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Facing North Korea, Imjingak Park is a reminder of peace on the Korean Peninsula

“The Bridge of Dream” by Kang Ik-joong (Gyeonggi Cultural Foundation)
“The Bridge of Dream” by Kang Ik-joong (Gyeonggi Cultural Foundation)
PAJU, Gyeonggi Province -- A large peaceful ground, Imjingak Pyeonghwa Nuri Park stands facing the Imjin River, just south of the Demilitarized Zone. Although it sounds like an area of heightened tensions, the park is crowded with visitors, especially on weekends, who come for a picnic and to view the works of art on display.

The exhibition “DMZ Art Project: Peace, Again” shows works by 12 artists and collectives that deal with the theme of peace. The works that are scattered throughout the park include those by video artist Paik Nam-june, installation artist Kang Ik-joong, installation artist Chung Hyun and painter Song Chang. 

Screen image of “Tiger Lives” by Paik Nam-june (Gyeonggi Cultural Foundation)
Screen image of “Tiger Lives” by Paik Nam-june (Gyeonggi Cultural Foundation)
In the middle of the vast grassy field, pioneering video artist Paik’s “Tiger Lives” is playing for the first time in 21 years since it was broadcast in 73 countries to celebrate the new century. Commissioned for broadcast on Korean television as part of millennium celebrations, Paik expressed his wish for peace on the Korean Peninsula and the digital revolution in the new era. 

Screen image of “Tiger Lives” by Paik Nam-june (Gyeonggi Cultural Foundation)
Screen image of “Tiger Lives” by Paik Nam-june (Gyeonggi Cultural Foundation)
“The video was broadcast globally welcoming the new year of 2000, right after striking the Peace Bell 21 times located next to the park at midnight,” said art director Gim Jong-gil. “This is the first time since then that the 45-minute-video is being played in its entirety.”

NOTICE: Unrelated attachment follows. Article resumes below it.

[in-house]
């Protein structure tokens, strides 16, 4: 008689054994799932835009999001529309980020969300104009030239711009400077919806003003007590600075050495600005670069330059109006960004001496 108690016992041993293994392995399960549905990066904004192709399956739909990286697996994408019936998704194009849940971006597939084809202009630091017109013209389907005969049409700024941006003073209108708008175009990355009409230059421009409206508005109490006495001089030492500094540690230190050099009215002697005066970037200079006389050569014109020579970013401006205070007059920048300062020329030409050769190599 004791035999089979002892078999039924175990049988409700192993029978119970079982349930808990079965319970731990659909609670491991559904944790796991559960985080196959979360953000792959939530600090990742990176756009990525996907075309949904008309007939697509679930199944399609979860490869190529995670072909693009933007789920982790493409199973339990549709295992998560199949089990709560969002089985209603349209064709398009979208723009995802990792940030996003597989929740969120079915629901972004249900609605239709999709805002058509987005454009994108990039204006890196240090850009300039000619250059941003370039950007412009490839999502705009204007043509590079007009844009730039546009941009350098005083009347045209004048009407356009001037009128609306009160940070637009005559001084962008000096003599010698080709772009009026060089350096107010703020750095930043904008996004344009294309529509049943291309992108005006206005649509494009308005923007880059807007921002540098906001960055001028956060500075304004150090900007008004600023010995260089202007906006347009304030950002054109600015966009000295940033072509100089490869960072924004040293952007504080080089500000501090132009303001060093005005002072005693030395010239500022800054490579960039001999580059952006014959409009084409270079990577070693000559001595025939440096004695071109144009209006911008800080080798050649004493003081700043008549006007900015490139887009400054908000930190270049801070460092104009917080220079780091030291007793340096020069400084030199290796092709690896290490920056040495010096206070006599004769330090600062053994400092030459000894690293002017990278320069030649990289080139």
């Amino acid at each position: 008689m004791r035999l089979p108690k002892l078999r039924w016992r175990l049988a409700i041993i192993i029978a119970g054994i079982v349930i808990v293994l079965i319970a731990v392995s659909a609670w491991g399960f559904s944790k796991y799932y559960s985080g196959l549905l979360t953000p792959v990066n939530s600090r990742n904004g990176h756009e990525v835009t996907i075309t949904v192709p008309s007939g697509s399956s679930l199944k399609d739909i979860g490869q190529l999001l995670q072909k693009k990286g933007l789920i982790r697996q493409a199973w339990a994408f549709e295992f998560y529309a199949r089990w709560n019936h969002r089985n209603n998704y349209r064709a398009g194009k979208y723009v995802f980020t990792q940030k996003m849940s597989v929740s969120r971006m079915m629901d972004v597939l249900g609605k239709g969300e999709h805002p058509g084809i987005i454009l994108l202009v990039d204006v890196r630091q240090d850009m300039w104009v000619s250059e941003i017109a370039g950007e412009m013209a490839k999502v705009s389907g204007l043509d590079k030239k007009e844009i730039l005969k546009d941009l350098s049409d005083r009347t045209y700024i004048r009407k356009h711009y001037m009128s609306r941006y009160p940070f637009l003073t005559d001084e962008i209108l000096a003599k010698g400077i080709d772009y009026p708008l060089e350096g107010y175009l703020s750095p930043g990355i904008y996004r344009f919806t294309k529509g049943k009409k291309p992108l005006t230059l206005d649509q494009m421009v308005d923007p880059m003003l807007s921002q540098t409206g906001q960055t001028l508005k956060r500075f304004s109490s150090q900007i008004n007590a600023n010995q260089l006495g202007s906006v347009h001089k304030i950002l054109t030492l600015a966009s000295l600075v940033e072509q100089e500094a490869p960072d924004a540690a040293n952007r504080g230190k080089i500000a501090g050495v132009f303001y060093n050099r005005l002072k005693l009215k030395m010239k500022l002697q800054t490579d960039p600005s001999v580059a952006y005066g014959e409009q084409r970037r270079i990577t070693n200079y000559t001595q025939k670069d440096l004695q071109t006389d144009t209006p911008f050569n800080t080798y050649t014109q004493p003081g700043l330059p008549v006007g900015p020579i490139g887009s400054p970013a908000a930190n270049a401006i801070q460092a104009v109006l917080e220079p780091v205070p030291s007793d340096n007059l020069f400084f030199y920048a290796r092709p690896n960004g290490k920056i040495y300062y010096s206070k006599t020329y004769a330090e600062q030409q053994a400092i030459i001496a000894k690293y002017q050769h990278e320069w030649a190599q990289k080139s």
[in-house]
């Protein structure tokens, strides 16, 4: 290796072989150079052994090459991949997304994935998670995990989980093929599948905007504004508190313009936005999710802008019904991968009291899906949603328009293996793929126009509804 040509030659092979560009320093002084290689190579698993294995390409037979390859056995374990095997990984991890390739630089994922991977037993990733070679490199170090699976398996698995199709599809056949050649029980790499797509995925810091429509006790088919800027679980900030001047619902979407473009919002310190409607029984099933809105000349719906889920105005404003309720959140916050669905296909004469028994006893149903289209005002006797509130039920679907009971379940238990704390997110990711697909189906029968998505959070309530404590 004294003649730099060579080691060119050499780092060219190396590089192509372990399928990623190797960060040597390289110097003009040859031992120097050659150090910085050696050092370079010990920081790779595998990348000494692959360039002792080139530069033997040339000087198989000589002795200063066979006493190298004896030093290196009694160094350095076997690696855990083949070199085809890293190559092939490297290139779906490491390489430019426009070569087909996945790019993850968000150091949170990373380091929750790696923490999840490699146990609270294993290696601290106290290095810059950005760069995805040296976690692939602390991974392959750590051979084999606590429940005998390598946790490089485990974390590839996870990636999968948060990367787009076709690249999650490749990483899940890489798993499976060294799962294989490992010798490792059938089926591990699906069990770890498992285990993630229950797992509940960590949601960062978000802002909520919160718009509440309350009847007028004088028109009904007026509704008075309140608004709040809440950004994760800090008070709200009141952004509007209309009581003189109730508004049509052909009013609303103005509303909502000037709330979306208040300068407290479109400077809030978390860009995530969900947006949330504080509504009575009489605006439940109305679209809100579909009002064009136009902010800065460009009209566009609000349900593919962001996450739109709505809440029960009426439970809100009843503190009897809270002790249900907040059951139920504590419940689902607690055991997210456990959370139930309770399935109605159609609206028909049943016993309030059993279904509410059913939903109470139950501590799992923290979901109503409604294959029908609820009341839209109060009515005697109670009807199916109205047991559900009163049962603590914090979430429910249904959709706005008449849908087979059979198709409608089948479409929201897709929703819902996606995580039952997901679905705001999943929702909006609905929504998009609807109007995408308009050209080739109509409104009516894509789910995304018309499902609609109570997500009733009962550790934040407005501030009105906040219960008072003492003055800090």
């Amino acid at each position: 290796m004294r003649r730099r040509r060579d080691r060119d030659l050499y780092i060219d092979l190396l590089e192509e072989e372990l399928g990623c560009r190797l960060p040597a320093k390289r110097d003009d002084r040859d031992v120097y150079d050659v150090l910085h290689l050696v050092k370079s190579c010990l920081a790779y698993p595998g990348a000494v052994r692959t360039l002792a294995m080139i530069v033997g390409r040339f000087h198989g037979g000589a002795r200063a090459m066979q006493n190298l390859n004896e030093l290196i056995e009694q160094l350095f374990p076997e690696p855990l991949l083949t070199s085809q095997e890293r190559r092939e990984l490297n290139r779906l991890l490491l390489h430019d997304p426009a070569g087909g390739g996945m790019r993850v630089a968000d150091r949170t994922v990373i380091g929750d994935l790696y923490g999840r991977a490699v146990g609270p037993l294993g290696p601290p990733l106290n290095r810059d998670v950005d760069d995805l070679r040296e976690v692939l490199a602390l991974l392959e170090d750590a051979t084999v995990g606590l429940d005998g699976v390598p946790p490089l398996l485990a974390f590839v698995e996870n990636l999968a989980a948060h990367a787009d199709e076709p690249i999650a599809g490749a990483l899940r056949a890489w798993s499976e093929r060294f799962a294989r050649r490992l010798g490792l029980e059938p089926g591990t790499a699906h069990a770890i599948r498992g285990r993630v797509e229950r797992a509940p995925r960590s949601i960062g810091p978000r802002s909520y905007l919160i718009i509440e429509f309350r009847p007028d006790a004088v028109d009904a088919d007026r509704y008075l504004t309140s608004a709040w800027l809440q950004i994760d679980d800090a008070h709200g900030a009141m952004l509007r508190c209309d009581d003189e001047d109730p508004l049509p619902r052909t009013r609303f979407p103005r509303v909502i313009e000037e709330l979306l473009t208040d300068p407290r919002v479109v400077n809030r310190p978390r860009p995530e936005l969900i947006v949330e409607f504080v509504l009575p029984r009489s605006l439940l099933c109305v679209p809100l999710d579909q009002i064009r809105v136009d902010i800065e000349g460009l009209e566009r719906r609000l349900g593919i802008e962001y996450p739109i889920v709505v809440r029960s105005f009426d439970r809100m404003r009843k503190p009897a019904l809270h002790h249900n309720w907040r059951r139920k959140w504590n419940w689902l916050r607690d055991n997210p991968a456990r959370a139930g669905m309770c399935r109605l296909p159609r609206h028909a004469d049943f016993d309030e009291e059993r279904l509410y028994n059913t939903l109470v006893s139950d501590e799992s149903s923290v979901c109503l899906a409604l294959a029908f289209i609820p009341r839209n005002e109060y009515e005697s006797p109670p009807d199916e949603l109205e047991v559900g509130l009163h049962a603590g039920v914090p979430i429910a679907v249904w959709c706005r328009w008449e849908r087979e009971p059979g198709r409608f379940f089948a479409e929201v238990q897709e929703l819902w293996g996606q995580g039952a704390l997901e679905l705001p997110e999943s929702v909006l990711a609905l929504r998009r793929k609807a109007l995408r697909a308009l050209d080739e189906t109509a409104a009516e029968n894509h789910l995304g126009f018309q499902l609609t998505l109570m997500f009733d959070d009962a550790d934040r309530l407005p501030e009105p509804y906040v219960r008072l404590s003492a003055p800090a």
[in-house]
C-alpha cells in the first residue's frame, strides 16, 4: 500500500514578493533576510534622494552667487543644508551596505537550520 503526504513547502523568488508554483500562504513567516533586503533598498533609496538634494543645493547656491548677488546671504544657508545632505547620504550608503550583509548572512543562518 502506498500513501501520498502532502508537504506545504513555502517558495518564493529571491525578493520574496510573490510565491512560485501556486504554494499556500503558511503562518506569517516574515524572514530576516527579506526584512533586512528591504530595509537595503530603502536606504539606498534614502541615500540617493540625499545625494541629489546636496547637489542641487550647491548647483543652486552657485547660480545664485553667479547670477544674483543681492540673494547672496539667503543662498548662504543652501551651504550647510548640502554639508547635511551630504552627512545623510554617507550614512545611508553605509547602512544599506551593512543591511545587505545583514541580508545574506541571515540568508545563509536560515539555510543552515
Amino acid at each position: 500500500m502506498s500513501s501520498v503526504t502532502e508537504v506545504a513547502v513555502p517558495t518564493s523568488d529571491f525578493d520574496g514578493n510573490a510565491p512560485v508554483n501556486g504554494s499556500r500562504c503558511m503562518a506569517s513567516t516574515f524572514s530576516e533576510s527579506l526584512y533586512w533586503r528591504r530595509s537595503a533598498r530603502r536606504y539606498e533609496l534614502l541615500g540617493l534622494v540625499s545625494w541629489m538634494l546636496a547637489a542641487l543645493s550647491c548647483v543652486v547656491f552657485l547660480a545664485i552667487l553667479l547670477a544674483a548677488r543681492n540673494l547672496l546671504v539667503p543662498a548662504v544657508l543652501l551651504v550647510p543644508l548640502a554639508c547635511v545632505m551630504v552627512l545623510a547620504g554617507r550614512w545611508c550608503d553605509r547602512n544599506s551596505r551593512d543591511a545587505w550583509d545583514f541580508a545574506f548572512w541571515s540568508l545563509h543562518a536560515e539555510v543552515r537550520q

The exhibition also aims to remind people of the key historic moments in inter-Korean relations, including the June 15 North-South Joint Declaration signed in 2000, he added.

“Until the late 1990s, Paju was a sort of scary place to live, and I used to live hearing gunfire in the town as we had many military bases here. But the place has become much safer as the (inter-Korean) tensions have eased,” said a Paju, Gyeonggi Province, resident of 20 years.

Near the entrance to the park, installation work “The Bridge of Dream,” by Kang Ik-joong, welcomes visitors. The installation is a house made of 7,000 children’s paintings that express their wishes. On the sides of the house are lyrics of Arirang, a Korean folk song. 

“UFO” by Seems Like Community (Gyeonggi Cultural Foundation)
“UFO” by Seems Like Community (Gyeonggi Cultural Foundation)
Passing through the installation work, “Chandelier” and “UFO” by the artistic collective Seems Like Community are on display at the cafe in the park. Those works were created using products manufactured in the joint South-North Kaesong industrial park, which was once a symbol of cross-border cooperation.

“The artwork ‘UFO’ looks like a UFO, but it also resembles the pumpkin coach from the Cinderella story. The artists likened the Kaesong industrial complex as a party for the two Koreas, which is gone now,” Gim said.

Other works at the exhibition include paintings by Song Chang that were inspired by the division of the peninsula, wooden sculpture “The Standing Man” by Chung Hyun and “Traces of the Day,” a flag installation work by Choi Min-soo.

The exhibition runs through Tuesday.

By Park Yuna (yunapark@heraldcorp.com)
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